It has always bothered me when I hear people claim a little too readily that they’ve “lived” in a foreign country. I knew a guy in San Diego who would refer to the time he “lived” in Colombia, when the truth was that he spent 11 weeks there on a work trip – hardly “living.” Or people sometimes ask me about the time when I “lived” in India. But I was only there for four months, and during the fourth I was traveling to a new city every other day. In my mind, I only accumulated three months that could conceivably count towards the claim of “living” in there, but they never felt like “living” to me. I was visiting at best.
One of the things that surprised me most during my first few weeks in Paris was how quickly some things stopped feeling like vacation and started to feel routine or ordinary. As I said, when I was in India, nothing felt that way, even after three months – and despite the fact that I did essentially the same thing every week for the duration (on the weekdays, at least). So I had supposed that it would take at least that long for the novelty to wear off here in Paris. But it didn’t take three months; it didn’t even take a week. In fact, I was mildly shocked when, as my train pulled into the station near my office on the third day, my commute felt a little… well… ordinary, even boring. I am sure this was partially hastened by the fact that I’d taken the same train to the same station several times before moving here, when I’d visited my office for meetings (at the time it was my client’s office). And the fact that French and American cultures are less polarized than American and Indian cultures probably distorted the comparison a bit. But I knew these things weren’t enough to speed up the feeling by more than a week or two. Something else was at work.
I should point out that Paris in general didn’t feel ordinary on the third day – far from it, and in fact it still doesn’t. It was just my commute that felt ordinary, and a few other small things in the weeks that followed. In any case, my feeling of surprise got me thinking, and it wasn’t long before I realized what was going on…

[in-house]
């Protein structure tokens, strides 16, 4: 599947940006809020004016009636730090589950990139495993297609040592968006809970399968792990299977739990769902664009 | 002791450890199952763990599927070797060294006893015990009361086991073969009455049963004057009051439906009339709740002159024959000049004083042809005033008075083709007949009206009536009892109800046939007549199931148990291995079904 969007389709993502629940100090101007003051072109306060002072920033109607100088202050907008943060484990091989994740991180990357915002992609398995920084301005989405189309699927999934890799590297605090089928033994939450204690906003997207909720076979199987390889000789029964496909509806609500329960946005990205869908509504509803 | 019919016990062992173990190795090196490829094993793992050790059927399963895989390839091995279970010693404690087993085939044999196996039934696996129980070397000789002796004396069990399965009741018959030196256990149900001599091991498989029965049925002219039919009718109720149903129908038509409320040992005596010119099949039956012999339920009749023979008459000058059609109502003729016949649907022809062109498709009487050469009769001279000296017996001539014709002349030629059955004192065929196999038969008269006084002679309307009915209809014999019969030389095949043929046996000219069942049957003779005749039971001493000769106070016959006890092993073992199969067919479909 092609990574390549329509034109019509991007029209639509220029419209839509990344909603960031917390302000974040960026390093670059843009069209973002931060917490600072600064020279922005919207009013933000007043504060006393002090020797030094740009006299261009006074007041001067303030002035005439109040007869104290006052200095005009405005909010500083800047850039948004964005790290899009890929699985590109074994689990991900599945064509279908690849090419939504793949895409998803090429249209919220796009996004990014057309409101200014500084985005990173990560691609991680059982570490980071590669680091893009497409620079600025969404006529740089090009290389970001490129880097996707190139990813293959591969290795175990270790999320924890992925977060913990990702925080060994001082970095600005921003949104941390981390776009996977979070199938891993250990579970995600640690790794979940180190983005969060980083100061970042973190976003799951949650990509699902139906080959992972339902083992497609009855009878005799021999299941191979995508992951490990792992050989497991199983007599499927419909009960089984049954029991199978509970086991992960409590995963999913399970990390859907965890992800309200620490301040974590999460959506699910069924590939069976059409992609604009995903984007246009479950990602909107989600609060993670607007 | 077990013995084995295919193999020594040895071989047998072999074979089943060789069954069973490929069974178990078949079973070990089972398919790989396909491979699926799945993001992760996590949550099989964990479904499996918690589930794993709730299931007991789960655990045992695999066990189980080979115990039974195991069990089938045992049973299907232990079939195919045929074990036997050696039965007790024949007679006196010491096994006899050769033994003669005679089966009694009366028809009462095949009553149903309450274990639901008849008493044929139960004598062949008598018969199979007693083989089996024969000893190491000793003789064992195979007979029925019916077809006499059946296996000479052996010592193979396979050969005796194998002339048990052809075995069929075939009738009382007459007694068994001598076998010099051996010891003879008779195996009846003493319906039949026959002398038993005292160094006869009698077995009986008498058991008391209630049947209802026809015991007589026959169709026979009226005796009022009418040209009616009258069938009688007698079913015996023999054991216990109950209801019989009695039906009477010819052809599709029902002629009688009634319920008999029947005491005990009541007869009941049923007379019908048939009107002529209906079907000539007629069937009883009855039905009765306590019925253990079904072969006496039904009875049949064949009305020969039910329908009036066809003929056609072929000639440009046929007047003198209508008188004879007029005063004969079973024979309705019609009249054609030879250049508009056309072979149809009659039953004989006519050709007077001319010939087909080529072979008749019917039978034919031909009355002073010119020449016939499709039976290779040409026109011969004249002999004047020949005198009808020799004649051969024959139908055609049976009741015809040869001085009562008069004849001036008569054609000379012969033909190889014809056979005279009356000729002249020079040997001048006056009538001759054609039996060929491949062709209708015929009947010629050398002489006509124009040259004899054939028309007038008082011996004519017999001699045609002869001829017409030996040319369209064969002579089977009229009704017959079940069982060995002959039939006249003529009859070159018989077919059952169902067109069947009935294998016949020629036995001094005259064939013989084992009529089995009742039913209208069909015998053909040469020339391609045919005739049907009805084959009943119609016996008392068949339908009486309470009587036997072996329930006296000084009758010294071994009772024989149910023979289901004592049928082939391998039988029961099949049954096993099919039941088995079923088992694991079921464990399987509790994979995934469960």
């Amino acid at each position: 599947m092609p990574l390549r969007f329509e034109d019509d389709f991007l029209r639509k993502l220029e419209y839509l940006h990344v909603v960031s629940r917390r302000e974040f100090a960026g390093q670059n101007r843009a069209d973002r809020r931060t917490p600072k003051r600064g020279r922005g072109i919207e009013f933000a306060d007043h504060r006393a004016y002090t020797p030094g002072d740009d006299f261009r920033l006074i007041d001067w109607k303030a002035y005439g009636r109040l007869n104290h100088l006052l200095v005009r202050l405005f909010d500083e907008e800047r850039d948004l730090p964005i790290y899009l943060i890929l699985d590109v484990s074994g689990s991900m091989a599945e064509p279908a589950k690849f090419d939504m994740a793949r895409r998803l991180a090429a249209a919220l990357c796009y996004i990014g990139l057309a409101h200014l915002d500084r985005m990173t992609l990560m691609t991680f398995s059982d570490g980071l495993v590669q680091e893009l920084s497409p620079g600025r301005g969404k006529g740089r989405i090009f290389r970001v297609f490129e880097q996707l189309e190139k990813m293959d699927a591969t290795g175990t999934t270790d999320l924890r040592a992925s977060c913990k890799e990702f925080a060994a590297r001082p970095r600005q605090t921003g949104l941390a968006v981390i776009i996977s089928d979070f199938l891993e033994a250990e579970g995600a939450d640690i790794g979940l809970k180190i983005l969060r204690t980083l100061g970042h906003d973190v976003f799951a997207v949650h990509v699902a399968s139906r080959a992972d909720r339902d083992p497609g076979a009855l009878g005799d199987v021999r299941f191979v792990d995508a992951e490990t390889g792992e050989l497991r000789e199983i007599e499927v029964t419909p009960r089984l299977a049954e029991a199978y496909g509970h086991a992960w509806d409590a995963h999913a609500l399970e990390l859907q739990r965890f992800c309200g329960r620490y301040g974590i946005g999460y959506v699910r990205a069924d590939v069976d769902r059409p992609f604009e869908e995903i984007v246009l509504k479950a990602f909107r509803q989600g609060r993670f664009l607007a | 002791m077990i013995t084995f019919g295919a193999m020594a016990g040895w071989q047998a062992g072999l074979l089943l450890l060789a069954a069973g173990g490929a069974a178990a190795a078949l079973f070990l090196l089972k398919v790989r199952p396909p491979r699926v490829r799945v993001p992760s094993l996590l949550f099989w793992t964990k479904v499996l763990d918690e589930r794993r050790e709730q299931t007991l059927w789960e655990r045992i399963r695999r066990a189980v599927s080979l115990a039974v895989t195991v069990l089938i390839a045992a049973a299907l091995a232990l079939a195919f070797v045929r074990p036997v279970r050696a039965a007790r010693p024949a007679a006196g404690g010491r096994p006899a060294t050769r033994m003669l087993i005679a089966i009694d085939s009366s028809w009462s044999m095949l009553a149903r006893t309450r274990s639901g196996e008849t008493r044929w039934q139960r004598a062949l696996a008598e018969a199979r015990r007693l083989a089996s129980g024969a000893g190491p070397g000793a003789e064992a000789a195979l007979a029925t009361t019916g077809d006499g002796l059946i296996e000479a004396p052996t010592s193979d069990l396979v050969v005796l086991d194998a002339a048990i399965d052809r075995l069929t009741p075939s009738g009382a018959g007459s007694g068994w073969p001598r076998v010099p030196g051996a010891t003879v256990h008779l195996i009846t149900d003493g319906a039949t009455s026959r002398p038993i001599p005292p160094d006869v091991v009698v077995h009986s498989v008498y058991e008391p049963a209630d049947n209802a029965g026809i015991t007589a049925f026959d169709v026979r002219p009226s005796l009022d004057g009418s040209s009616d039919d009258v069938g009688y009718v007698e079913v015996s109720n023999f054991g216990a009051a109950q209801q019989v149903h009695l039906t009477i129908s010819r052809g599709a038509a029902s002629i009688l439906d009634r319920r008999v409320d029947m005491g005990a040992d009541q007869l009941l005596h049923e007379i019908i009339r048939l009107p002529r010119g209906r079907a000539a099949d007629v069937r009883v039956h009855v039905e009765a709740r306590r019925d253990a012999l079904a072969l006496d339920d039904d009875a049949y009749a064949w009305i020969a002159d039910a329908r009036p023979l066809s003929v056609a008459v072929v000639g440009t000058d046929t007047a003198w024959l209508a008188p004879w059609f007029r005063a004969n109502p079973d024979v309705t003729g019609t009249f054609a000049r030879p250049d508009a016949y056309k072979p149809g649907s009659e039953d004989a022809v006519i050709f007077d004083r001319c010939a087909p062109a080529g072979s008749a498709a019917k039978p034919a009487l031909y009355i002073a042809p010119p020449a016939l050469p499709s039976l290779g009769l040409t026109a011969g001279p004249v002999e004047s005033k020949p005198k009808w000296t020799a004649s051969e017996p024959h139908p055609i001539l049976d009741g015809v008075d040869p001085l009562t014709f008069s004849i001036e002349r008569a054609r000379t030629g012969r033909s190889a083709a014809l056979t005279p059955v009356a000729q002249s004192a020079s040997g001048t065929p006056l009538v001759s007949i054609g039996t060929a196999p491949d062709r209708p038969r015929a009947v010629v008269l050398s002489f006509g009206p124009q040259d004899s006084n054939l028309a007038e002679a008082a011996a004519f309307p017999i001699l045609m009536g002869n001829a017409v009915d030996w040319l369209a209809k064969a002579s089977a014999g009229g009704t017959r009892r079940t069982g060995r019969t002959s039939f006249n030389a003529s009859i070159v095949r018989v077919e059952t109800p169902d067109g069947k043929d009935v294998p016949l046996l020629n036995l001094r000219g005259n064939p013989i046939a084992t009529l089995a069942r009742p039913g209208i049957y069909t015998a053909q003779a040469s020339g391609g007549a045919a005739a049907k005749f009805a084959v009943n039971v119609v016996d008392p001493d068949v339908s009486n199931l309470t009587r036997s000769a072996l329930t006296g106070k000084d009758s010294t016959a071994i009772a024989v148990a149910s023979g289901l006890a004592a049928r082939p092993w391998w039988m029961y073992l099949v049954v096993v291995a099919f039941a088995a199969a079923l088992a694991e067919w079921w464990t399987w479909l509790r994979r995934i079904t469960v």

I was surprised by the feeling because I’d always assumed that the distinction between “living in” and “visiting” a country was simply a matter of time. In other words, I’d always assumed that after spending sufficient time immersed in a new environment, its novelty would start to wear off, and you would begin to feel like a local. Around about that same time, you could also legitimately start to claim that you “lived” there, because the same comfort that made the place feel ordinary would start to make you behave like a true local – for whom the place is ordinary. Any less time, and you’d remain impressed with and distracted by the things unique to that place, and you would still sound pretentious claiming that you “lived” there. What that threshold was exactly, I didn’t know. Probably it was more than 4 months and certainly it was more than 11 weeks – but I assumed there was a threshold.
What I’ve realized very quickly, however, is that the distinction between living in a place and visiting it is less a function of how long you live in a place and more a function of how you live there. Parts of Paris felt ordinary to me, not because they lacked substance or grew stale quickly, but because they were immediately and primarily functional. This isn’t so surprising in and of itself, but the degree to which it is true was very surprising to me. That even a small part of an experience could feel “ordinary” after only three days, when I’d spent months in places that never lost felt that way – this was a shock. But it was exactly the kind of thing I hoped to learn by moving here.